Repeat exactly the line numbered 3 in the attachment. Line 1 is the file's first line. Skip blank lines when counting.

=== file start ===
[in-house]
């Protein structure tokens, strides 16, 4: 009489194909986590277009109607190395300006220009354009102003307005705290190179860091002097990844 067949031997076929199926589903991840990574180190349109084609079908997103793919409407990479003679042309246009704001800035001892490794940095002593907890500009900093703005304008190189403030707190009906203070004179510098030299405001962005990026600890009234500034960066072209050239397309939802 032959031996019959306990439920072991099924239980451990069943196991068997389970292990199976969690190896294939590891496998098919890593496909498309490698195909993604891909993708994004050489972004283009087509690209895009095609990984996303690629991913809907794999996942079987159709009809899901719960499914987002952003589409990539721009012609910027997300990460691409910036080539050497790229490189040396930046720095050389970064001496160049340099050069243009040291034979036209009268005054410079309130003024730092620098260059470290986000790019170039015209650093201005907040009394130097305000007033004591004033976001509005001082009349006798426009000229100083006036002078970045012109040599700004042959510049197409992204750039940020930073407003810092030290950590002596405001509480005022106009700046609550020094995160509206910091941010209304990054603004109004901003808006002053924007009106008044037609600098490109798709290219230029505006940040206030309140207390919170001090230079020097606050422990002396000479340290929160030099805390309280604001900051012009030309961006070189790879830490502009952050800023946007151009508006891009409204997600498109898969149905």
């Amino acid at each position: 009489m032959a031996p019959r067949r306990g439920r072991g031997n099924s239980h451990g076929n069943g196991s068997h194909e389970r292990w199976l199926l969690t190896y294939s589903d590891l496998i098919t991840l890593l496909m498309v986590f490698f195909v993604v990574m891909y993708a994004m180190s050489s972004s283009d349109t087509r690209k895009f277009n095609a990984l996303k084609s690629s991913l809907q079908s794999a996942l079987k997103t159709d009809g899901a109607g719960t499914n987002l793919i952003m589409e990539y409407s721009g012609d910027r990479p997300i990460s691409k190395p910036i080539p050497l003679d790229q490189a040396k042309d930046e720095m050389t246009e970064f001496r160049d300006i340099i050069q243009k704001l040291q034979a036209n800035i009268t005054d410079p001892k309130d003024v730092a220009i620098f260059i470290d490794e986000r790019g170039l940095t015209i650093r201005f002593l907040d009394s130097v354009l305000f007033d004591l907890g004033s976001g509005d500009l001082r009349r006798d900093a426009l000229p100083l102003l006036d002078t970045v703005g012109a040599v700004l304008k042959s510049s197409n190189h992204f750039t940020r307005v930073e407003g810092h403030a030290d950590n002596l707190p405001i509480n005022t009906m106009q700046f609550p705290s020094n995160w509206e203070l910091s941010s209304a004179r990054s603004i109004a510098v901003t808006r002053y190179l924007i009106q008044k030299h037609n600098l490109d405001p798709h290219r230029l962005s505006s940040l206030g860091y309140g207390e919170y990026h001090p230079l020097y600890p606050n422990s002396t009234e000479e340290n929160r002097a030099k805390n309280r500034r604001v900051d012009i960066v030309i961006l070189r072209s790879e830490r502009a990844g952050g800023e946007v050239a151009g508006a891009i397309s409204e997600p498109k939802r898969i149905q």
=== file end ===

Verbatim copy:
């Amino acid at each position: 009489m032959a031996p019959r067949r306990g439920r072991g031997n099924s239980h451990g076929n069943g196991s068997h194909e389970r292990w199976l199926l969690t190896y294939s589903d590891l496998i098919t991840l890593l496909m498309v986590f490698f195909v993604v990574m891909y993708a994004m180190s050489s972004s283009d349109t087509r690209k895009f277009n095609a990984l996303k084609s690629s991913l809907q079908s794999a996942l079987k997103t159709d009809g899901a109607g719960t499914n987002l793919i952003m589409e990539y409407s721009g012609d910027r990479p997300i990460s691409k190395p910036i080539p050497l003679d790229q490189a040396k042309d930046e720095m050389t246009e970064f001496r160049d300006i340099i050069q243009k704001l040291q034979a036209n800035i009268t005054d410079p001892k309130d003024v730092a220009i620098f260059i470290d490794e986000r790019g170039l940095t015209i650093r201005f002593l907040d009394s130097v354009l305000f007033d004591l907890g004033s976001g509005d500009l001082r009349r006798d900093a426009l000229p100083l102003l006036d002078t970045v703005g012109a040599v700004l304008k042959s510049s197409n190189h992204f750039t940020r307005v930073e407003g810092h403030a030290d950590n002596l707190p405001i509480n005022t009906m106009q700046f609550p705290s020094n995160w509206e203070l910091s941010s209304a004179r990054s603004i109004a510098v901003t808006r002053y190179l924007i009106q008044k030299h037609n600098l490109d405001p798709h290219r230029l962005s505006s940040l206030g860091y309140g207390e919170y990026h001090p230079l020097y600890p606050n422990s002396t009234e000479e340290n929160r002097a030099k805390n309280r500034r604001v900051d012009i960066v030309i961006l070189r072209s790879e830490r502009a990844g952050g800023e946007v050239a151009g508006a891009i397309s409204e997600p498109k939802r898969i149905q």